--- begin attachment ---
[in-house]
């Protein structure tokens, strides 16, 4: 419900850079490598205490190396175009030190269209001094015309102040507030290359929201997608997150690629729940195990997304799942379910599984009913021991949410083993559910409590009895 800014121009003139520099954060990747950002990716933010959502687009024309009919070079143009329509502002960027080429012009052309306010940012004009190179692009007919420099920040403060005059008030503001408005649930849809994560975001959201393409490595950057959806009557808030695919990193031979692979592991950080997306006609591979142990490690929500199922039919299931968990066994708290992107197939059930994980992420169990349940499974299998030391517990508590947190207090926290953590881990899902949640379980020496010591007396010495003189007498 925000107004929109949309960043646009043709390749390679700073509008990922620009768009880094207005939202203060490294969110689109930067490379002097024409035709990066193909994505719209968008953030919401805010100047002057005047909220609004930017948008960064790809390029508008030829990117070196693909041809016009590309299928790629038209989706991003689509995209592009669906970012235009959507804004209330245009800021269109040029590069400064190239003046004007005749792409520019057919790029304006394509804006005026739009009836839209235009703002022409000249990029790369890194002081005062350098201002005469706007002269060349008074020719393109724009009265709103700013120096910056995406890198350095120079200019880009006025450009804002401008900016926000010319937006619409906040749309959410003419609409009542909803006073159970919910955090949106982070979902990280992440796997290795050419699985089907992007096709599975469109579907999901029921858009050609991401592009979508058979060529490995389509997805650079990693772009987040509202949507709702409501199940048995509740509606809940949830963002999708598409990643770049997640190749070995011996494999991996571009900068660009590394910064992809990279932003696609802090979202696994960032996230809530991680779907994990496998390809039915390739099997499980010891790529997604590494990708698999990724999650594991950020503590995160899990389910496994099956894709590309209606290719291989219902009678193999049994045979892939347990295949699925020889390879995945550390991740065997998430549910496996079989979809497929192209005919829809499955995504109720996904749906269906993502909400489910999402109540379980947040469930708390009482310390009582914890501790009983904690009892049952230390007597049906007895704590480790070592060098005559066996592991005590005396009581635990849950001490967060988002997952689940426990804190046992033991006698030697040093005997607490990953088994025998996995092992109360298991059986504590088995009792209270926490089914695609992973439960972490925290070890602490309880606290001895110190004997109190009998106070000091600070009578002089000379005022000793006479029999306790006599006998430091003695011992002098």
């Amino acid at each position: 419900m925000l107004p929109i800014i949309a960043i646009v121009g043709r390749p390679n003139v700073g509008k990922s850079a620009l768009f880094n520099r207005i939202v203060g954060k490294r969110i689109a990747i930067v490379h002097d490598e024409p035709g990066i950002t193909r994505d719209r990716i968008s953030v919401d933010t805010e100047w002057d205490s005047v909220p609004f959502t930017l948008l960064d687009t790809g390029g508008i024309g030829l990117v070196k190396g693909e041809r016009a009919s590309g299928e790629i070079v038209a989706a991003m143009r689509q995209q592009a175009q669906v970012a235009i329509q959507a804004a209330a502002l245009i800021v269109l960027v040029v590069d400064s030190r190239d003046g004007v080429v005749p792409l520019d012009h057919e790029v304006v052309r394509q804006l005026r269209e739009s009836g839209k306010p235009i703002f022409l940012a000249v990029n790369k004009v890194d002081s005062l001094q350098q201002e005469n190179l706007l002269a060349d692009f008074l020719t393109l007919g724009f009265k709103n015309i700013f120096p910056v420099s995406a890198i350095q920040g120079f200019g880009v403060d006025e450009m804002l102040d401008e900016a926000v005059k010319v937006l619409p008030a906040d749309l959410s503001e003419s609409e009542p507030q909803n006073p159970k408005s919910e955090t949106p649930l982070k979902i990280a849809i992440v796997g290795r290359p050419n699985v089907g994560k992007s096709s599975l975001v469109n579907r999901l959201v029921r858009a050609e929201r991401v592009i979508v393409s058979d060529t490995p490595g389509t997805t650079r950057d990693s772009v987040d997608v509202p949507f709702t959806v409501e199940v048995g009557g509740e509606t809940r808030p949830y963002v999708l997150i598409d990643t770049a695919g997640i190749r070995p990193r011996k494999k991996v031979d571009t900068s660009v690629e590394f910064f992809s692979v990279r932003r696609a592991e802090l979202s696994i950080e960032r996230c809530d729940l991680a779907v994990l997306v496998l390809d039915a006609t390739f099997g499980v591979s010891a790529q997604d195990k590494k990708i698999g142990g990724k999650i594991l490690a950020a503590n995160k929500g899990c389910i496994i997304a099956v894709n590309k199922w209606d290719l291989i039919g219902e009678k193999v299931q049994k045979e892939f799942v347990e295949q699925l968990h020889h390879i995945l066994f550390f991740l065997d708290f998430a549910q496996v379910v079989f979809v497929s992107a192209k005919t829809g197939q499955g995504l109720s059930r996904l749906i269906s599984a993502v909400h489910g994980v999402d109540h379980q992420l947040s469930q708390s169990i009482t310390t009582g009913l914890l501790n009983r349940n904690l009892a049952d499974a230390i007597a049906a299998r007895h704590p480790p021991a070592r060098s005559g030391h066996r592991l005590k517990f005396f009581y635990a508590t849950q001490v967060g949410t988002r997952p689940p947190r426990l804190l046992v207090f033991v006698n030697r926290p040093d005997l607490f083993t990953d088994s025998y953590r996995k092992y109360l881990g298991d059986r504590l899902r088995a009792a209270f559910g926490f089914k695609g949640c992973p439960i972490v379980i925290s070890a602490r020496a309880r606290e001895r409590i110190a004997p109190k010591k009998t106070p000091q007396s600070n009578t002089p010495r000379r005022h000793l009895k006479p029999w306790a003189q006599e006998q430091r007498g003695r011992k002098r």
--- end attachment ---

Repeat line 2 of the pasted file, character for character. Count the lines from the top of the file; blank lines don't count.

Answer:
């Protein structure tokens, strides 16, 4: 419900850079490598205490190396175009030190269209001094015309102040507030290359929201997608997150690629729940195990997304799942379910599984009913021991949410083993559910409590009895 800014121009003139520099954060990747950002990716933010959502687009024309009919070079143009329509502002960027080429012009052309306010940012004009190179692009007919420099920040403060005059008030503001408005649930849809994560975001959201393409490595950057959806009557808030695919990193031979692979592991950080997306006609591979142990490690929500199922039919299931968990066994708290992107197939059930994980992420169990349940499974299998030391517990508590947190207090926290953590881990899902949640379980020496010591007396010495003189007498 925000107004929109949309960043646009043709390749390679700073509008990922620009768009880094207005939202203060490294969110689109930067490379002097024409035709990066193909994505719209968008953030919401805010100047002057005047909220609004930017948008960064790809390029508008030829990117070196693909041809016009590309299928790629038209989706991003689509995209592009669906970012235009959507804004209330245009800021269109040029590069400064190239003046004007005749792409520019057919790029304006394509804006005026739009009836839209235009703002022409000249990029790369890194002081005062350098201002005469706007002269060349008074020719393109724009009265709103700013120096910056995406890198350095120079200019880009006025450009804002401008900016926000010319937006619409906040749309959410003419609409009542909803006073159970919910955090949106982070979902990280992440796997290795050419699985089907992007096709599975469109579907999901029921858009050609991401592009979508058979060529490995389509997805650079990693772009987040509202949507709702409501199940048995509740509606809940949830963002999708598409990643770049997640190749070995011996494999991996571009900068660009590394910064992809990279932003696609802090979202696994960032996230809530991680779907994990496998390809039915390739099997499980010891790529997604590494990708698999990724999650594991950020503590995160899990389910496994099956894709590309209606290719291989219902009678193999049994045979892939347990295949699925020889390879995945550390991740065997998430549910496996079989979809497929192209005919829809499955995504109720996904749906269906993502909400489910999402109540379980947040469930708390009482310390009582914890501790009983904690009892049952230390007597049906007895704590480790070592060098005559066996592991005590005396009581635990849950001490967060988002997952689940426990804190046992033991006698030697040093005997607490990953088994025998996995092992109360298991059986504590088995009792209270926490089914695609992973439960972490925290070890602490309880606290001895110190004997109190009998106070000091600070009578002089000379005022000793006479029999306790006599006998430091003695011992002098």